19/5/1917 Faisal sends his agents north into Syria

Thanks to a steady inflow of British arms and money the Arab Revolt is now pretty secure in its dominance of the Hejaz region of the Arabian Peninsula. The Turks still have a garrison in place in Medina but it is unable to contest control of the region with the rebels. British aeroplanes are bombing the railway line to Medina, keeping the Turks there too undersupplied to bother the Arabs.

To the discomfiture of his British patrons, Emir Hussein of Mecca has declared himself King of the Arabs. Now his son Faisal prepares to extend his father’s writ north into Syria. He sends his cousin Nasir ibn Ali and other trusted associates to reconnoitre the region. They are to make contact with the rural tribesmen and also with the Arab nationalists in Damascus.

Travelling with Faisal’s men is British intelligence officer T.E. Lawrence, who has been liaising between Faisal and the British in Cairo. Lawrence has become sympathetic to the Arab cause. By now Lawrence is aware of the Sykes-Picot Agreement, in which Britain and France agreed to divide the Middle East between them. Lawrence dislikes the French and hopes to assist Faisal in staking a claim to Syria before the French are able to establish themselves there.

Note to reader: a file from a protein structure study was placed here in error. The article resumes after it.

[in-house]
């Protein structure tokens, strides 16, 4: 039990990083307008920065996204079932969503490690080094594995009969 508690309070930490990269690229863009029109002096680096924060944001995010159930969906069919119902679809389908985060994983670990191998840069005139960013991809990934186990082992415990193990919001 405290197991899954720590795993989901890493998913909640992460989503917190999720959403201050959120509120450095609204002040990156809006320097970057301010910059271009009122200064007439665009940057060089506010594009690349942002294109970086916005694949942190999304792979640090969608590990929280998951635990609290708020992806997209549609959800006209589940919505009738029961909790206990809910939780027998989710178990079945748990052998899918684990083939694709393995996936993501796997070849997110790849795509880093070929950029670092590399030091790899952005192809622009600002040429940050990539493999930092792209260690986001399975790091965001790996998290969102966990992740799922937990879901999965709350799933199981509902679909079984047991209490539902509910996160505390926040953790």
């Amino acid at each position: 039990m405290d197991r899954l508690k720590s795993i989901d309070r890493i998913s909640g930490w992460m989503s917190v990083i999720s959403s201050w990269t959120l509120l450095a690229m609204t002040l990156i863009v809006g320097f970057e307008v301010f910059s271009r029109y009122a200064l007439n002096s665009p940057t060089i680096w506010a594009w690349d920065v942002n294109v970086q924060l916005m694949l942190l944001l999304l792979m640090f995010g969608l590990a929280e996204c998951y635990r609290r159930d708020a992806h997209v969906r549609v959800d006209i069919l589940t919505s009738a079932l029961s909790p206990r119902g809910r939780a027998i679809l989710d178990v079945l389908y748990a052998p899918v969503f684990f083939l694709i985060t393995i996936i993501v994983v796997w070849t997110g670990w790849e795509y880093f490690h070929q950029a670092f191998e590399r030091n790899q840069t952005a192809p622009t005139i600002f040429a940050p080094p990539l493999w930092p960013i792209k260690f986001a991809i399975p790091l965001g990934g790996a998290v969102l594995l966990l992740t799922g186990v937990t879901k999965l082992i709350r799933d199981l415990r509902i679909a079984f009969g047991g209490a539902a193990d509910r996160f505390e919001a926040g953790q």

image sources:

Faisal ibn Ali (Ruth’s Jordan Jubilee)

T.E. Lawrence (Wikipedia)

18/5/1917 America introduces conscription

US warships have arrived in Europe to join patrols against the U-boat menace. President Wilson knows however that if the war is to be brought to an end it will be done so on land. Here the USA is at a considerable disadvantage. The country’s army amounts to just 145,000, insignificantly small compared to the great armies of Europe.

In order to make a difference in Europe, the American army will have to be expanded. Today the President signs into a law the Selective Service Act, which allows for conscription. Even so, it will be some time before the army will have been built up to a level that can take on the Germans. Given the task facing the Americans, that of building a large modern army almost from scratch, some wonder whether the USA will be able to deploy troops to Europe in strength before 1919.

In keeping with the traditions of the United States, draftees will be segregated by colour.

image source (Wikipedia)

17/5/1917 As the Battle of Arras ends, Haig’s thoughts turn to Ypres

The Battle of Arras is now over. The battle began as a diversion, an attempt to draw German attention away from the French offensive in the Chemin des Dames sector. Great initial successes were achieved but as the battle went on it became more like the typical Western Front meat-grinder battle.